The Karen arched harp has become a cultural icon for Karen people in Burma and Thailand. Traditionally the Karen harp had 7 strings but it is now sometimes played with 6,8  or even more. The wooden chamber was covered originally with animal skin, now with metal. For the bow, a soft wood like mango or jack fruit is used. Originally the strings were made from the forest plant known in Sgaw Karen as chochyyna, a form of creeper. They are now made of metal, either guitar strings or brake cable. I do not know whether the Karen harp is the ancestor of the Burmese harp or was copied from it.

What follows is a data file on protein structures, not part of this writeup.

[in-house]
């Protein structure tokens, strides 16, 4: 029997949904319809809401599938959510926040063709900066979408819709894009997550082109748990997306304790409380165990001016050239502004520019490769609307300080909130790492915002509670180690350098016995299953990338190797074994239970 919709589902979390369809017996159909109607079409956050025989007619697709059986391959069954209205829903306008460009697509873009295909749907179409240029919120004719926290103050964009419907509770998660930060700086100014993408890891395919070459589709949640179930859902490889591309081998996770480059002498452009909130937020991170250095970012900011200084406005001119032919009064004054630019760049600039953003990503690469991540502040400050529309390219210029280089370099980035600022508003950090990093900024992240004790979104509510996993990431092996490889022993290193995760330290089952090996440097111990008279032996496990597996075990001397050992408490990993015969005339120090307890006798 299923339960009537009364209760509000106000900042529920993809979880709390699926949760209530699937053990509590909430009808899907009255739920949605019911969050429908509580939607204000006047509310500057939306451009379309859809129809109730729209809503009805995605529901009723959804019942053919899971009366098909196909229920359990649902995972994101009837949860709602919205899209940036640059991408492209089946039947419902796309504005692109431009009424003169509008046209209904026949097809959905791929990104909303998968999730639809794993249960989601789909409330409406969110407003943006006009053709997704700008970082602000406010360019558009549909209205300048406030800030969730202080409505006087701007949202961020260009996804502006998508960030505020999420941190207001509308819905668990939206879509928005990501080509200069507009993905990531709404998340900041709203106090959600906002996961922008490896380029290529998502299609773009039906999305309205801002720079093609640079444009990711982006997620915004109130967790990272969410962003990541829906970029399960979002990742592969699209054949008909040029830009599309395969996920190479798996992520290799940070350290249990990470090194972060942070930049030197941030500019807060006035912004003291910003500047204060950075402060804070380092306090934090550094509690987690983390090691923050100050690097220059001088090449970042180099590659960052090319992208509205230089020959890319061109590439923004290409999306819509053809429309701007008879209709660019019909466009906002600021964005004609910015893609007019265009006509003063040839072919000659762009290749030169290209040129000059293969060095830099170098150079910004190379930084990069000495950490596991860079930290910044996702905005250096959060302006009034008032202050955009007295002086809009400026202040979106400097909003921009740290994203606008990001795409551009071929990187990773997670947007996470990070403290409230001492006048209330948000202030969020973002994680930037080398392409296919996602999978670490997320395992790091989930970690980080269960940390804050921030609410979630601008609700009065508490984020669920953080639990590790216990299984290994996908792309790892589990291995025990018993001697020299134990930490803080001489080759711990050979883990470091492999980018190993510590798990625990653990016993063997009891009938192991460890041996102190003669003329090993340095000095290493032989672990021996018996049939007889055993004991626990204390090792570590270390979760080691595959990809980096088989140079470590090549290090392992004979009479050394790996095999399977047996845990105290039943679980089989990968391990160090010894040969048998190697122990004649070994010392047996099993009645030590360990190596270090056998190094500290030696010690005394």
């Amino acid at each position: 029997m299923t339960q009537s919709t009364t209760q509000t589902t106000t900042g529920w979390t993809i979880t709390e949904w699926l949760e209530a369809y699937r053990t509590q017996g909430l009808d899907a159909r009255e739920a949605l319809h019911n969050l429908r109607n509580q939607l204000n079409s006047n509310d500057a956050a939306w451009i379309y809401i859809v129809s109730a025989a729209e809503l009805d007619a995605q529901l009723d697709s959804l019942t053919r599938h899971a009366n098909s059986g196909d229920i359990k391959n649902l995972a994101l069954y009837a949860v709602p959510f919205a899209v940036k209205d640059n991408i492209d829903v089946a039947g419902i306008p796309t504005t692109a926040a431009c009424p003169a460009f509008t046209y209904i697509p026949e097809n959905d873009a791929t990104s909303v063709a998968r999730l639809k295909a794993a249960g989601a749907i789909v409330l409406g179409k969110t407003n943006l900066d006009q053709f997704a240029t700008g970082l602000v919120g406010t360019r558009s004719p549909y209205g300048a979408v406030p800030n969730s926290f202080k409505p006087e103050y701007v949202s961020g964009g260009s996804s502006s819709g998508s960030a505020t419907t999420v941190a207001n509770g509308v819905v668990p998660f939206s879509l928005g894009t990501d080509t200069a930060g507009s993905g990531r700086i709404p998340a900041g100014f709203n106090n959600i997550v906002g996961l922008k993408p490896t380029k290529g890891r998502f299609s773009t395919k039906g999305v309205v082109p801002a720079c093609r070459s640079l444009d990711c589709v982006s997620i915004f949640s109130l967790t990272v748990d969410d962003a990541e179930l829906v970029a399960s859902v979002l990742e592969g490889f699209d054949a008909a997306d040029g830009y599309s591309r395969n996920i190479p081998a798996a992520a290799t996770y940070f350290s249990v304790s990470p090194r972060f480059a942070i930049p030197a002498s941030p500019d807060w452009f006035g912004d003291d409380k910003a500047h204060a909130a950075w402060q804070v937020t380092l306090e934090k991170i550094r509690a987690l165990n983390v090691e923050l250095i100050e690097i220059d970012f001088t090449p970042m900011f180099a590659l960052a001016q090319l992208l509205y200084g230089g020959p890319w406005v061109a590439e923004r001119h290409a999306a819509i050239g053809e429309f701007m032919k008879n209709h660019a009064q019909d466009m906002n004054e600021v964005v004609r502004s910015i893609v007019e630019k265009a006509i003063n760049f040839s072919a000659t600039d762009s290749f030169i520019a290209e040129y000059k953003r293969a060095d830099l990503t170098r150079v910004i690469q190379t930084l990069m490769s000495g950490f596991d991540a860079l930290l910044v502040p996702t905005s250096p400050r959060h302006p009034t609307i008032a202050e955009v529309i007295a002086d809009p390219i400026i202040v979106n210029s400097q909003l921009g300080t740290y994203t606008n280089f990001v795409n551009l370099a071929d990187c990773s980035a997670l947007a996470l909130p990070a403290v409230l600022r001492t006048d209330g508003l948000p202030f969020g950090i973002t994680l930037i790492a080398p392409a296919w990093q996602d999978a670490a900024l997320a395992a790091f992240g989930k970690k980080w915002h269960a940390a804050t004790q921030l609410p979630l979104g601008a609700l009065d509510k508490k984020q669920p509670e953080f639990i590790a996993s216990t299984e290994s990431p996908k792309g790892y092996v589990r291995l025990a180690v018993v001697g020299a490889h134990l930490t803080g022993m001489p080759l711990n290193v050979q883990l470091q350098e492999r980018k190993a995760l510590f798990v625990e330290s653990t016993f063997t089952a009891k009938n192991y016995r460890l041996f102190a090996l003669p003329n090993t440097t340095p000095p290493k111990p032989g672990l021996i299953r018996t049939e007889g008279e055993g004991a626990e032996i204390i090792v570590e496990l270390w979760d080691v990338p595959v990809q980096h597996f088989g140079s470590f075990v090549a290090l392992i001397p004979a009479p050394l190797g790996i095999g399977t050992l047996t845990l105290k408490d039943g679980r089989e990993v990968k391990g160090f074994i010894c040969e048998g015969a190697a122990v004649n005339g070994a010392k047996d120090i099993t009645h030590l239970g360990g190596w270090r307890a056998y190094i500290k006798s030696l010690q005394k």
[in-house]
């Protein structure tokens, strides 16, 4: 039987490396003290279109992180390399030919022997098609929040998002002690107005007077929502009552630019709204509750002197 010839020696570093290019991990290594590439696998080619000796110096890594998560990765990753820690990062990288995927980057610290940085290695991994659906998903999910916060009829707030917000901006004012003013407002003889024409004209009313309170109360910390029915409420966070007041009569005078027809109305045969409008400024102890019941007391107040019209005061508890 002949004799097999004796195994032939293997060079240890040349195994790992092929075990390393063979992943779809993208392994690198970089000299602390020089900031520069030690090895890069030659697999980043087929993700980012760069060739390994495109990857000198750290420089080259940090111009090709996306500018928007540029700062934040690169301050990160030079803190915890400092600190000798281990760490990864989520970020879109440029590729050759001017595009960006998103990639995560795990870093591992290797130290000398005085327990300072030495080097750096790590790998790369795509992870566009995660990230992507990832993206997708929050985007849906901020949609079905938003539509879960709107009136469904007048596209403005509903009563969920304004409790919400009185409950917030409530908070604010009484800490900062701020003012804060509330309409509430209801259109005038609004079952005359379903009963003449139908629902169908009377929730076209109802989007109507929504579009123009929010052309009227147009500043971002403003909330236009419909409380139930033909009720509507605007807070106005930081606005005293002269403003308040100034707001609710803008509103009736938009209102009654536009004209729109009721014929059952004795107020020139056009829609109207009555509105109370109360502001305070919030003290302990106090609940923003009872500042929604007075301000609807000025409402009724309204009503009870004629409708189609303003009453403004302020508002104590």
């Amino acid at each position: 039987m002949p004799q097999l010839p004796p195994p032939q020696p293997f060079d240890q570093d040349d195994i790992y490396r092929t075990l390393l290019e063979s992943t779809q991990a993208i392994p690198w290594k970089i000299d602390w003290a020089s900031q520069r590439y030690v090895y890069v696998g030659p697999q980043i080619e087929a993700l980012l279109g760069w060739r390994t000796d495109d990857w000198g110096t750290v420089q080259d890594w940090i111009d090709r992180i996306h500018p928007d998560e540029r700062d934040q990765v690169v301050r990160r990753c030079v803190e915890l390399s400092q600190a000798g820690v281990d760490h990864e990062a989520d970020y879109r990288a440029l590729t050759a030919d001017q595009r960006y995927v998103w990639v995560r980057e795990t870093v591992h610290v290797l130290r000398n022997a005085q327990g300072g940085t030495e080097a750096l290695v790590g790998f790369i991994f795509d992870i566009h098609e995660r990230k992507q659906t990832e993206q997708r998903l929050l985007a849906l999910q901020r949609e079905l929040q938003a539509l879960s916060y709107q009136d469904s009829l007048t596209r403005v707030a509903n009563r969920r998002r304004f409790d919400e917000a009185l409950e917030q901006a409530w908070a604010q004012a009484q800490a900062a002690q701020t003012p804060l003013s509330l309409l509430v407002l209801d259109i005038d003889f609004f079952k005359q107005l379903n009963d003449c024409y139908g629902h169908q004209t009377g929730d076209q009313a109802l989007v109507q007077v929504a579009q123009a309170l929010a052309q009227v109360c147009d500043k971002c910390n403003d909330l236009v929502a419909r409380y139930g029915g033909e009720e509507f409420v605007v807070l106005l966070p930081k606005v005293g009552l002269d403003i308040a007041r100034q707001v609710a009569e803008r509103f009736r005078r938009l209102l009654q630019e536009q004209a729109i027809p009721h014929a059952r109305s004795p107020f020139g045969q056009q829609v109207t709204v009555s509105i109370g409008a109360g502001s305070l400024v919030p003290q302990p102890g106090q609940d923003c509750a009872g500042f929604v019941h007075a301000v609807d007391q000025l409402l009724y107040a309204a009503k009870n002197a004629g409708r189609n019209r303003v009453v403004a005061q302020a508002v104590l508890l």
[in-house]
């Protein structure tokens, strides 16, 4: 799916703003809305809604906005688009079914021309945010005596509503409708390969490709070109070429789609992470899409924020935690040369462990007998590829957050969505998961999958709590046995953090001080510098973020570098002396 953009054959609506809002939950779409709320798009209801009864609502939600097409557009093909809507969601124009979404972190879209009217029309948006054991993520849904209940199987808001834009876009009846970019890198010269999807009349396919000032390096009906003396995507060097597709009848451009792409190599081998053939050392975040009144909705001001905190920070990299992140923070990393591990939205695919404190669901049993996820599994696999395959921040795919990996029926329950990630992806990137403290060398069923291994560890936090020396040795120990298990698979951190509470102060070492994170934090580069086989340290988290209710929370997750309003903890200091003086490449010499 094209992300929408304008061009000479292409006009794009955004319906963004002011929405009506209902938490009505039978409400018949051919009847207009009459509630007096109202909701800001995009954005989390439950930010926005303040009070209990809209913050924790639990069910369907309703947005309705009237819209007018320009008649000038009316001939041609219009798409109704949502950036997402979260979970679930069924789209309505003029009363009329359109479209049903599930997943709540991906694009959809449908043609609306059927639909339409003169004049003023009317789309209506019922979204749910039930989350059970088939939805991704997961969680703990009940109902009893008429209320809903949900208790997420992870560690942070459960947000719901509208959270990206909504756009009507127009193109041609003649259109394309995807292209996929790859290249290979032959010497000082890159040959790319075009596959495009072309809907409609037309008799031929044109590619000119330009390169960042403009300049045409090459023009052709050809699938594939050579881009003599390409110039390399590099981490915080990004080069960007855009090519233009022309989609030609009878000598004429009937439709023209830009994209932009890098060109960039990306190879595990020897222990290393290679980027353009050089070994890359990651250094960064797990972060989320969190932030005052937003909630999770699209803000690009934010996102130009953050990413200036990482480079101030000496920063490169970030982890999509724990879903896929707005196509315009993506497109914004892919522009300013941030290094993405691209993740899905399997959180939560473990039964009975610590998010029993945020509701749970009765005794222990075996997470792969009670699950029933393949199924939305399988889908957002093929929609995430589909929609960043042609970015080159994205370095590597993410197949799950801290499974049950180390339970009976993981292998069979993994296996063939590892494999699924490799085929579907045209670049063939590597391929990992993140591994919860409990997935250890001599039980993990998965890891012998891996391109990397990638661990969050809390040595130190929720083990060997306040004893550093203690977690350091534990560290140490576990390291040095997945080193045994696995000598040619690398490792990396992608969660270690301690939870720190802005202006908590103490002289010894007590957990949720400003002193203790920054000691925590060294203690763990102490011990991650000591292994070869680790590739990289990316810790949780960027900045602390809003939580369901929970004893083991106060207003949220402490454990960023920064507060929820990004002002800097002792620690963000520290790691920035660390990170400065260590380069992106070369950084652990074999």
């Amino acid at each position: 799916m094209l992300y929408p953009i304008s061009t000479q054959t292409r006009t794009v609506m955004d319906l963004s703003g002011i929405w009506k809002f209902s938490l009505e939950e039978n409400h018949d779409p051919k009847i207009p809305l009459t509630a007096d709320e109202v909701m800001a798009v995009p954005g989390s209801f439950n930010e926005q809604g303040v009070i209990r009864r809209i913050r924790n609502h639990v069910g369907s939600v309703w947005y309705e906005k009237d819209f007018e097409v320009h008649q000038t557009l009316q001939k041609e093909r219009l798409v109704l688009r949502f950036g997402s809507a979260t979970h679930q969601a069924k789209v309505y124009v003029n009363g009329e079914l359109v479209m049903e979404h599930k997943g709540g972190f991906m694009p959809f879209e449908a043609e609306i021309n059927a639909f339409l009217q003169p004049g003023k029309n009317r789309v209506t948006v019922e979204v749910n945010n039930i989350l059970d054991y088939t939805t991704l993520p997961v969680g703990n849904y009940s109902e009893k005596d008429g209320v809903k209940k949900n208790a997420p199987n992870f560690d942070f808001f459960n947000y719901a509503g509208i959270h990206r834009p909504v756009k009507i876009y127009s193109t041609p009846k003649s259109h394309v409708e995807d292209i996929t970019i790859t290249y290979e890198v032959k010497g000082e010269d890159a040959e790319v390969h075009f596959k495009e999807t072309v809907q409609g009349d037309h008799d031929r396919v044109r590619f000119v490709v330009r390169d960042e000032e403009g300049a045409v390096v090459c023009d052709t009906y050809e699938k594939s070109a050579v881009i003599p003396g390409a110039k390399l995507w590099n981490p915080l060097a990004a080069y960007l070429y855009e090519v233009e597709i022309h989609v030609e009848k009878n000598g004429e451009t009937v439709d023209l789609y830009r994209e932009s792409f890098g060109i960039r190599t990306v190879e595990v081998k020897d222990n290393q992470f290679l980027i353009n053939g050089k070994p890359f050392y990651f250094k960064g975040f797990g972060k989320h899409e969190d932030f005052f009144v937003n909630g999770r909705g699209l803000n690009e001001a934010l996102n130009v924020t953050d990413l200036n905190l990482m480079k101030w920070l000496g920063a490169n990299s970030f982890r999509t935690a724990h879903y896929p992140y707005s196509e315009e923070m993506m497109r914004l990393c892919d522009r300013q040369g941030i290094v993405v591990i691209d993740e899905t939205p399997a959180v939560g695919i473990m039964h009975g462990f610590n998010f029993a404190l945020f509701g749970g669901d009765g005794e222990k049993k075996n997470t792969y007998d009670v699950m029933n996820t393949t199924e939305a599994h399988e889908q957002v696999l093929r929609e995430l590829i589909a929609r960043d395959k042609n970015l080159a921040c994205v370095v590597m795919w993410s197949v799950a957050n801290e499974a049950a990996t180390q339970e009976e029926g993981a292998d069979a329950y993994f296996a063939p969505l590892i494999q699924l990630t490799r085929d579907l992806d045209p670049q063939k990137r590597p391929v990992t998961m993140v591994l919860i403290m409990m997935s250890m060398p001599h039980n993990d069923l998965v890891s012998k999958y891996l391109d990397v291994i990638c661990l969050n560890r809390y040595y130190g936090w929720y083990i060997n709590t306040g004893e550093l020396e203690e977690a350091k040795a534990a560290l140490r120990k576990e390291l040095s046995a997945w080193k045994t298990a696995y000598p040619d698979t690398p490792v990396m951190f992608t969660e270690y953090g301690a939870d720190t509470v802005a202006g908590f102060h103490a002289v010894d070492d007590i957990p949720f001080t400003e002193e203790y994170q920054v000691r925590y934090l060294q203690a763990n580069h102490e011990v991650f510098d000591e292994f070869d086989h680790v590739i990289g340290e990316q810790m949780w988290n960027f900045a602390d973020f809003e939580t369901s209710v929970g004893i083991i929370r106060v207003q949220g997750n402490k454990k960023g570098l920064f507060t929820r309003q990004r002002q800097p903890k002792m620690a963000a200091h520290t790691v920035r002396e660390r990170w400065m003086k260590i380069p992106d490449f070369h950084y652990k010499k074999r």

The Karen harp, only played by men, is traditionally a courting instrument, the player usually accompanying his singing. There are a number of standard tunings for the harp, the basic pitch depending on the vocal range of the musician. Each tuning is associated with a particular repertoire. Usually the harp plays a regular rhythmic set of chords with a ‘trip’ note; sometimes it echoes the melody of the singer. In playing, it is cradled in the lap with the neck held out in the left hand, while the fingers of the right hand pluck the strings. An early tuning was probably EGABDE; nowadays D F#GAdf#, BbEbFAbBbD and DbGAbcDbF  are more common.


collection Victoria Vorreiter

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